UMBC nears the head of the class, shedding `commuter school' label

Growing reputation lures top students, teachers

April 17, 2003|By Alec MacGillis | Alec MacGillis,SUN STAFF

Scott Nicholson wasn't surprised that his friends hadn't heard of the college he had chosen to attend, the University of Maryland, Baltimore County. After all, he hadn't either until deep into his college search.

"They didn't even know what I was talking about. They said, `University of Maryland, basketball, awesome!'" said the junior from Los Angeles, recalling how his friends confused UMBC with the state's flagship campus at College Park. "But now, that's changing a little bit."

And how. These days, the school with the ungainly initials attracts widespread notice that eluded it for decades.

Evidence abounds that Catonsville's best-kept secret is finally out. Last fall, Newsweek included UMBC on its list of 10 "hot schools," alongside far older and better-known institutions such as Boston College and George Washington University.

FOR THE RECORD - A Page 1A article yesterday incorrectly reported the affiliation of the University of Maryland, Baltimore County's basketball team. It is a member of the Northeast Conference in the NCAA's Division I. The Sun regrets the error.

The school's omnipresent president, Freeman A. Hrabowski III, appeared recently on the Today show, The O'Reilly Factor and Newshour with Jim Lehrer.

The best proof of the school's increasing popularity, though, lies in the hundreds of individual decisions being made this month, as high school seniors weigh which college's offer of admission to accept. More and more top students, many from out of state, are choosing UMBC over bigger or better-established rivals, college officials say.

UMBC has received 6 percent more applications this year than last, but those from students with SAT scores of 1,300 or higher are up 34 percent. In 1993, the average freshman SAT score was 1,083; last fall, it was 1,213. Applications from out of state have risen 45 percent over the past decade and account for about 20 percent of the total.

Those increases parallel upward trends at the College Park campus, whose reputation also has risen in recent years and where the average SAT score is about 40 points higher than that at UMBC.

Rivalry develops

When it comes to wooing top students, a rivalry has developed between the two schools 20 miles apart on Interstate 95, and UMBC, despite being a third the size, seems to be holding its own.

UMBC officials point proudly to students who have chosen their school over College Park, even as acceptance to College Park has become increasingly coveted.

Those students often give the same reason for their decision. UMBC, they say, offers the best of both worlds: It is a research university with a top-flight faculty but, with about 8,000 undergraduates, retains the feel of a midsize college where students don't have to worry about getting lost in the mix.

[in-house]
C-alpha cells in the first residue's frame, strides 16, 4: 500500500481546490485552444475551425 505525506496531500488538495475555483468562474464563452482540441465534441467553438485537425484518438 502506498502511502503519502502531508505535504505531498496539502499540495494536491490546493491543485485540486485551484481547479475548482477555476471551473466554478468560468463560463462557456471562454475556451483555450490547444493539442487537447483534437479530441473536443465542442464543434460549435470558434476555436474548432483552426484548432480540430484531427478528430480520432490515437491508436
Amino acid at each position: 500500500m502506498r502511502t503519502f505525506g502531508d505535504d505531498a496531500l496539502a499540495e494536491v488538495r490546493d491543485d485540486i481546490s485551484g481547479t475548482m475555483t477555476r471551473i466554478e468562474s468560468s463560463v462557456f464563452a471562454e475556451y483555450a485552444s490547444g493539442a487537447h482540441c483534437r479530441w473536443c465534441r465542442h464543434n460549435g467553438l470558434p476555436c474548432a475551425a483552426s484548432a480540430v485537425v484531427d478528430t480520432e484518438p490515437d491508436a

"I like colleges that are UMBC's size," said Sarah Husain, a freshman from Rockville who chose UMBC after receiving one of its full-ride scholarships for humanities students.

UM College Park "seems so big and sprawling, like the size of a small city - a place I'd need a car to get around."

Students also are drawn by UMBC's reputation as a school that takes studying seriously.

UMBC has no football team, the basketball team toils in the obscurity of Division III, and the party scene is famously mild. Though the school has added an activities center and increased the number of students living in dormitories to 3,200, the modernistic, ivy-less campus - as visually inspiring as an office park - can still feel empty on weekends.

But mostly, students say they don't mind what they're missing by not being at a larger or more socially active school. There are fewer distractions, and they don't feel that they have to apologize for working hard.

"I'm more or less a homebody, and I have no problem staying in on weekends and playing board games or going to [the student union] and playing pool," said Asynith Palmer, a freshman from Severna Park and a recipient of the humanities scholarship.

`Cool to be smart'

Hrabowski "says that it's cool to be smart, and there's more of a focus on education than partying," she said.

Some of UMBC's best features have won recognition for years, including its Meyerhoff scholarships, geared toward minorities studying science and engineering, and its champion chess team. Only more recently has word spread about other strengths, such as its opportunities for undergraduate research and its success in getting students into top graduate schools.

Erica Danna, a senior biology major, said she chose UMBC over UM College Park only because the smaller school gave her more financial aid. But since then, she has warmed to the school for other reasons.

She has spent two years in a laboratory conducting breast cancer-related research into the effects of tumors on animals' immune systems. In the fall, she'll enter the immunology doctorate program at Stanford University in California.

`Great things to offer'

"UMBC has great things to offer, especially in the sciences," said Danna, who is from Howard County.

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